Heldt SA; Stanek L; Chhatwal JP; Ressler KJ. 2007. Hippocampus-specific deletion of BDNF in adult mice impairs spatial memory and extinction of aversive memories. Mol Psychiatry 12(7):656-70. [PubMed: 17264839]  [MGI Ref ID J:137002]

Hill JJ; Kolluri N; Hashimoto T; Wu Q; Sampson AR; Monteggia LM; Lewis DA. 2005. Analysis of pyramidal neuron morphology in an inducible knockout of brain-derived neurotrophic factor. Biol Psychiatry 57(8):932-4. [PubMed: 15820715]  [MGI Ref ID J:102119]

Huang YZ; Pan E; Xiong ZQ; McNamara JO. 2008. Zinc-mediated transactivation of TrkB potentiates the hippocampal mossy fiber-CA3 pyramid synapse. Neuron 57(4):546-58. [PubMed: 18304484]  [MGI Ref ID J:135687]

Jang SW; Liu X; Pradoldej S; Tosini G; Chang Q; Iuvone PM; Ye K. 2010. N-acetylserotonin activates TrkB receptor in a circadian rhythm. Proc Natl Acad Sci U S A 107(8):3876-81. [PubMed: 20133677]  [MGI Ref ID J:157560]

Jang SW; Liu X; Yepes M; Shepherd KR; Miller GW; Liu Y; Wilson WD; Xiao G; Blanchi B; Sun YE; Ye K. 2010. A selective TrkB agonist with potent neurotrophic activities by 7,8-dihydroxyflavone. Proc Natl Acad Sci U S A 107(6):2687-92. [PubMed: 20133810]  [MGI Ref ID J:157536]

Klein AB; Santini MA; Aznar S; Knudsen GM; Rios M. 2010. Changes in 5-HT2A-mediated behavior and 5-HT2A- and 5-HT1A receptor binding and expression in conditional brain-derived neurotrophic factor knock-out mice. Neuroscience 169(3):1007-16. [PubMed: 20576498]  [MGI Ref ID J:165221]

Koo JW; Mazei-Robison MS; Chaudhury D; Juarez B; LaPlant Q; Ferguson D; Feng J; Sun H; Scobie KN; Damez-Werno D; Crumiller M; Ohnishi YN; Ohnishi YH; Mouzon E; Dietz DM; Lobo MK; Neve RL; Russo SJ; Han MH; Nestler EJ. 2012. BDNF is a negative modulator of morphine action. Science 338(6103):124-8. [PubMed: 23042896]  [MGI Ref ID J:188256]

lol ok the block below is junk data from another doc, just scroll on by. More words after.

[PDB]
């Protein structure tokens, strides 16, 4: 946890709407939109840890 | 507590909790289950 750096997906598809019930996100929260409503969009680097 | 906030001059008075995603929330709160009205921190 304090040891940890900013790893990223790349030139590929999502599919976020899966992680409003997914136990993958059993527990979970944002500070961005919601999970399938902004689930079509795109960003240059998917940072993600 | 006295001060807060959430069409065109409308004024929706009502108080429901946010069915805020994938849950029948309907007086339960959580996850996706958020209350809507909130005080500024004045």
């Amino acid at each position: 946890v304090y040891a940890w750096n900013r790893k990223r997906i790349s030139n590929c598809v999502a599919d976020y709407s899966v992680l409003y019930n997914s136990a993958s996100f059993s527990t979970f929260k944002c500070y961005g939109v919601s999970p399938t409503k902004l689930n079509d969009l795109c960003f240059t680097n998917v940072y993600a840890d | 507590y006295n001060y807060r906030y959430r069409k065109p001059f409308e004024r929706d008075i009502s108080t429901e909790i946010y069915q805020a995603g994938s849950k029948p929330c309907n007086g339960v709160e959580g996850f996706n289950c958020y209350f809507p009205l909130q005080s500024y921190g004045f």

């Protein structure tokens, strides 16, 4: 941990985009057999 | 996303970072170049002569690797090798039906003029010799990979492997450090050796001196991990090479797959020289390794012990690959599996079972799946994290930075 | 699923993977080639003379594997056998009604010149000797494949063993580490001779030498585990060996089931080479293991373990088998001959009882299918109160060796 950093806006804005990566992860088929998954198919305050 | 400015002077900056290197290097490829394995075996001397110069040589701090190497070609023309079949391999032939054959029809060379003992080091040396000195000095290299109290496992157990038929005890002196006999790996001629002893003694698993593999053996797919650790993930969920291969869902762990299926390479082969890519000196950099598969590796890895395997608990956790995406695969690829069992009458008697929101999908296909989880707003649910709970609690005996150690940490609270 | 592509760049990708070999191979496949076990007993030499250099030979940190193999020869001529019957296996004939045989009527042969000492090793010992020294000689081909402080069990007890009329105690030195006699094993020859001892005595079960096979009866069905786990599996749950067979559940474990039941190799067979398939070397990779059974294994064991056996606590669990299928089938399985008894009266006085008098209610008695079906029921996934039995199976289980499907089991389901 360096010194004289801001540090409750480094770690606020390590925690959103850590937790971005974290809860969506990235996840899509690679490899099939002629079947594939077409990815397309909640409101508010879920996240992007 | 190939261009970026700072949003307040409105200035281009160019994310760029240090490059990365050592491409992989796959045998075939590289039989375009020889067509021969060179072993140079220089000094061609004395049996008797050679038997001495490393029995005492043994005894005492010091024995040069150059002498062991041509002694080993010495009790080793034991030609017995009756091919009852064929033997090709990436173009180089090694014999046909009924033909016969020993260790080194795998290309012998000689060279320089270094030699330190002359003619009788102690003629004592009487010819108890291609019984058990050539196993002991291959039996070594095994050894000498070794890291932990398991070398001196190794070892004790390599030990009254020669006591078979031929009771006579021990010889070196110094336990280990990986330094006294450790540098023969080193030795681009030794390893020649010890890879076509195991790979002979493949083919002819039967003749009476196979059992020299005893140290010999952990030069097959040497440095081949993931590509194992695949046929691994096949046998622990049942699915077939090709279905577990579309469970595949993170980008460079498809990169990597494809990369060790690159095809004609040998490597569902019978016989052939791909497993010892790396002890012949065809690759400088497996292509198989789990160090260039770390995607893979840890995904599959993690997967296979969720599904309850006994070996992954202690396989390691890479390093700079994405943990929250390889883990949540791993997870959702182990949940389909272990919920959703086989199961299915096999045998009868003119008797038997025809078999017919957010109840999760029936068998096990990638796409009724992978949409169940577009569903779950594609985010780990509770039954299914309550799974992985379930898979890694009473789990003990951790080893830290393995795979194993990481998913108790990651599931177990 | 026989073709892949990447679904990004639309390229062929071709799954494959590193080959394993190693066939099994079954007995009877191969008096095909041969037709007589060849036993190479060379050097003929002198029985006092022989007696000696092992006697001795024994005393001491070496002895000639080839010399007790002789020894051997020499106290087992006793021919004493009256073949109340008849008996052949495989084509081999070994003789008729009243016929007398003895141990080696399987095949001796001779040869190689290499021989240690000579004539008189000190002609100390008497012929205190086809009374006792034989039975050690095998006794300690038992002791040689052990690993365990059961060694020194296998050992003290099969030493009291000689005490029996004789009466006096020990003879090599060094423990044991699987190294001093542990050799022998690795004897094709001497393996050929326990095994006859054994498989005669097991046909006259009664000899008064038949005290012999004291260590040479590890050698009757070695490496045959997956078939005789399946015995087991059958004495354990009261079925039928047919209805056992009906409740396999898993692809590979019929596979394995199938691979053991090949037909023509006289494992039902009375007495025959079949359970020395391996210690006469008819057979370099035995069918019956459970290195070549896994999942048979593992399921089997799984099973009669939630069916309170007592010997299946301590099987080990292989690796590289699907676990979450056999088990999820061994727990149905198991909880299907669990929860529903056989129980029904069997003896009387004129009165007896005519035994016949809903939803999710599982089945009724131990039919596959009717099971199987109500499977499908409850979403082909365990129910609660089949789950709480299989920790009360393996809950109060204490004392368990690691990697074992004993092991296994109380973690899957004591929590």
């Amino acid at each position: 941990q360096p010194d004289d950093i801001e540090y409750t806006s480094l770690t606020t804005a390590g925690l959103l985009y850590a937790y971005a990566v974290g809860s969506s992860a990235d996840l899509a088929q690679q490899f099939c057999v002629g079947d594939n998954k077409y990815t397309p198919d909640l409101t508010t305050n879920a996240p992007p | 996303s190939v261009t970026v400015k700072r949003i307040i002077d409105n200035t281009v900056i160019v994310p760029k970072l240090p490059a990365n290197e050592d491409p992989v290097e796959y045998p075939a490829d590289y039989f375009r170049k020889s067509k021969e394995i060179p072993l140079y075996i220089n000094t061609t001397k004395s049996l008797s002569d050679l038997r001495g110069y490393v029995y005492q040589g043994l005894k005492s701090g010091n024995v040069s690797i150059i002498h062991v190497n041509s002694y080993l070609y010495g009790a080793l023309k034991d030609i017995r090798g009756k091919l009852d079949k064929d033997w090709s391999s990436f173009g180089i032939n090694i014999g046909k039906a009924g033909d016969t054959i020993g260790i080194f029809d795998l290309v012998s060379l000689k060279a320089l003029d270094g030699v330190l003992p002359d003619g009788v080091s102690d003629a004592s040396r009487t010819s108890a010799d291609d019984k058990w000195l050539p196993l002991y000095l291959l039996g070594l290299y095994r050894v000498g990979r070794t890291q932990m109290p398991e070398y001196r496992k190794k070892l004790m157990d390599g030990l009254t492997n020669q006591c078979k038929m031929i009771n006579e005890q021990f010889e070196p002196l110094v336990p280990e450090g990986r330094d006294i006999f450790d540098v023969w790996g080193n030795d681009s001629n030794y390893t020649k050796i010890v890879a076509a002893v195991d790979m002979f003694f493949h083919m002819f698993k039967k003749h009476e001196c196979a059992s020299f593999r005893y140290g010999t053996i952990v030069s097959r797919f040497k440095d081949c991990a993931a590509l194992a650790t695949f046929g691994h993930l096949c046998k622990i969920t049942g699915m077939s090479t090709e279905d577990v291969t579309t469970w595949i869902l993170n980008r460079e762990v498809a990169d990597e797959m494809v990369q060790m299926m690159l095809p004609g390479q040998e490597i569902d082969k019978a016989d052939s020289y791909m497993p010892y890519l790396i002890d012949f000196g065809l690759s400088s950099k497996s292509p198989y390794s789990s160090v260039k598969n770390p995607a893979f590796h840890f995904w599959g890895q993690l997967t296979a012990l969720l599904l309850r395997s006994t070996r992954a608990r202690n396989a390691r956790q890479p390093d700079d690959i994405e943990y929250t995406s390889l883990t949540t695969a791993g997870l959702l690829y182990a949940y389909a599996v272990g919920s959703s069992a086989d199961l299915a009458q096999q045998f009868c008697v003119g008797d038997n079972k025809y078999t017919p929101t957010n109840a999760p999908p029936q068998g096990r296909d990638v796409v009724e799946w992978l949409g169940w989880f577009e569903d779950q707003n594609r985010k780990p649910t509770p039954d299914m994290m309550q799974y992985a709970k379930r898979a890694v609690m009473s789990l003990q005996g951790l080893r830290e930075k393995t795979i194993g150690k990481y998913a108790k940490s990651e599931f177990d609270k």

Lyckman AW; Fan G; Rios M; Jaenisch R; Sur M. 2005. Normal eye-specific patterning of retinal inputs to murine subcortical visual nuclei in the absence of brain-derived neurotrophic factor. Vis Neurosci 22(1):27-36. [PubMed: 15842738]  [MGI Ref ID J:105280]

Ma L; Lopez GF; Krimm RF. 2009. Epithelial-derived brain-derived neurotrophic factor is required for gustatory neuron targeting during a critical developmental period. J Neurosci 29(11):3354-64. [PubMed: 19295142]  [MGI Ref ID J:147048]

Monteggia LM; Barrot M; Powell CM; Berton O; Galanis V; Gemelli T; Meuth S; Nagy A; Greene RW; Nestler EJ. 2004. Essential role of brain-derived neurotrophic factor in adult hippocampal function. Proc Natl Acad Sci U S A 101(29):10827-32. [PubMed: 15249684]  [MGI Ref ID J:91563]

Norata GD; Venu VK; Callegari E; Paloschi V; Catapano AL. 2012. Effect of Tie-2 conditional deletion of BDNF on atherosclerosis in the ApoE null mutant mouse. Biochim Biophys Acta 1822(6):927-35. [PubMed: 22386878]  [MGI Ref ID J:184993]

Nosyreva E; Szabla K; Autry AE; Ryazanov AG; Monteggia LM; Kavalali ET. 2013. Acute suppression of spontaneous neurotransmission drives synaptic potentiation. J Neurosci 33(16):6990-7002. [PubMed: 23595756]  [MGI Ref ID J:196965]

Oo TF; Marchionini DM; Yarygina O; O'Leary PD; Hughes RA; Kholodilov N; Burke RE. 2009. Brain-derived neurotrophic factor regulates early postnatal developmental cell death of dopamine neurons of the substantia nigra in vivo. Mol Cell Neurosci 41(4):440-7. [PubMed: 19409492]  [MGI Ref ID J:154254]

Parkhurst CN; Yang G; Ninan I; Savas JN; Yates JR 3rd; Lafaille JJ; Hempstead BL; Littman DR; Gan WB. 2013. Microglia promote learning-dependent synapse formation through brain-derived neurotrophic factor. Cell 155(7):1596-609. [PubMed: 24360280]  [MGI Ref ID J:205483]